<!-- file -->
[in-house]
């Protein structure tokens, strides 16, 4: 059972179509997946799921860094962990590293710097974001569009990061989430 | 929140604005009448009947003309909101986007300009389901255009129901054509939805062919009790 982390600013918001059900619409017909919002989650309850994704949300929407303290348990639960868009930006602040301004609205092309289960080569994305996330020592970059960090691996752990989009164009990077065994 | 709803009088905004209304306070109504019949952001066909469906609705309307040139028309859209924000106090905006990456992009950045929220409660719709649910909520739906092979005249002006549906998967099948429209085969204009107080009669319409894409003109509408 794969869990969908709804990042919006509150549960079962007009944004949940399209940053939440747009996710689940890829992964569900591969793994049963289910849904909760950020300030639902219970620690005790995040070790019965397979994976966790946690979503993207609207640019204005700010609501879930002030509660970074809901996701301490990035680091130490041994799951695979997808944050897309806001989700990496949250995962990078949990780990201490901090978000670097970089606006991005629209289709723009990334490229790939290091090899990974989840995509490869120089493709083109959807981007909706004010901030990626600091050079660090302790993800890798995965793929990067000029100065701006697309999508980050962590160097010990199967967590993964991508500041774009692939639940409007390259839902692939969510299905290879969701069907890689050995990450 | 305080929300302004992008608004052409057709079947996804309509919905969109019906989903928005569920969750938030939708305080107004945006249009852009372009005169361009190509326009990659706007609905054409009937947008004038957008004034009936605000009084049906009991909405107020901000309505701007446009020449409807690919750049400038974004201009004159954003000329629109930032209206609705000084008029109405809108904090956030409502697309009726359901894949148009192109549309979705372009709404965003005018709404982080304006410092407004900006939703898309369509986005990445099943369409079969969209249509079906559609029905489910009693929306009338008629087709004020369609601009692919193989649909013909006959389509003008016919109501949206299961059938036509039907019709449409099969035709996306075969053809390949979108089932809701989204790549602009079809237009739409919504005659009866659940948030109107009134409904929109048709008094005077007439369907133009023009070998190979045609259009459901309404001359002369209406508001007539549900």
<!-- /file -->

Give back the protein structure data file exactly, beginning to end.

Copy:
[in-house]
């Protein structure tokens, strides 16, 4: 059972179509997946799921860094962990590293710097974001569009990061989430 | 929140604005009448009947003309909101986007300009389901255009129901054509939805062919009790 982390600013918001059900619409017909919002989650309850994704949300929407303290348990639960868009930006602040301004609205092309289960080569994305996330020592970059960090691996752990989009164009990077065994 | 709803009088905004209304306070109504019949952001066909469906609705309307040139028309859209924000106090905006990456992009950045929220409660719709649910909520739906092979005249002006549906998967099948429209085969204009107080009669319409894409003109509408 794969869990969908709804990042919006509150549960079962007009944004949940399209940053939440747009996710689940890829992964569900591969793994049963289910849904909760950020300030639902219970620690005790995040070790019965397979994976966790946690979503993207609207640019204005700010609501879930002030509660970074809901996701301490990035680091130490041994799951695979997808944050897309806001989700990496949250995962990078949990780990201490901090978000670097970089606006991005629209289709723009990334490229790939290091090899990974989840995509490869120089493709083109959807981007909706004010901030990626600091050079660090302790993800890798995965793929990067000029100065701006697309999508980050962590160097010990199967967590993964991508500041774009692939639940409007390259839902692939969510299905290879969701069907890689050995990450 | 305080929300302004992008608004052409057709079947996804309509919905969109019906989903928005569920969750938030939708305080107004945006249009852009372009005169361009190509326009990659706007609905054409009937947008004038957008004034009936605000009084049906009991909405107020901000309505701007446009020449409807690919750049400038974004201009004159954003000329629109930032209206609705000084008029109405809108904090956030409502697309009726359901894949148009192109549309979705372009709404965003005018709404982080304006410092407004900006939703898309369509986005990445099943369409079969969209249509079906559609029905489910009693929306009338008629087709004020369609601009692919193989649909013909006959389509003008016919109501949206299961059938036509039907019709449409099969035709996306075969053809390949979108089932809701989204790549602009079809237009739409919504005659009866659940948030109107009134409904929109048709008094005077007439369907133009023009070998190979045609259009459901309404001359002369209406508001007539549900």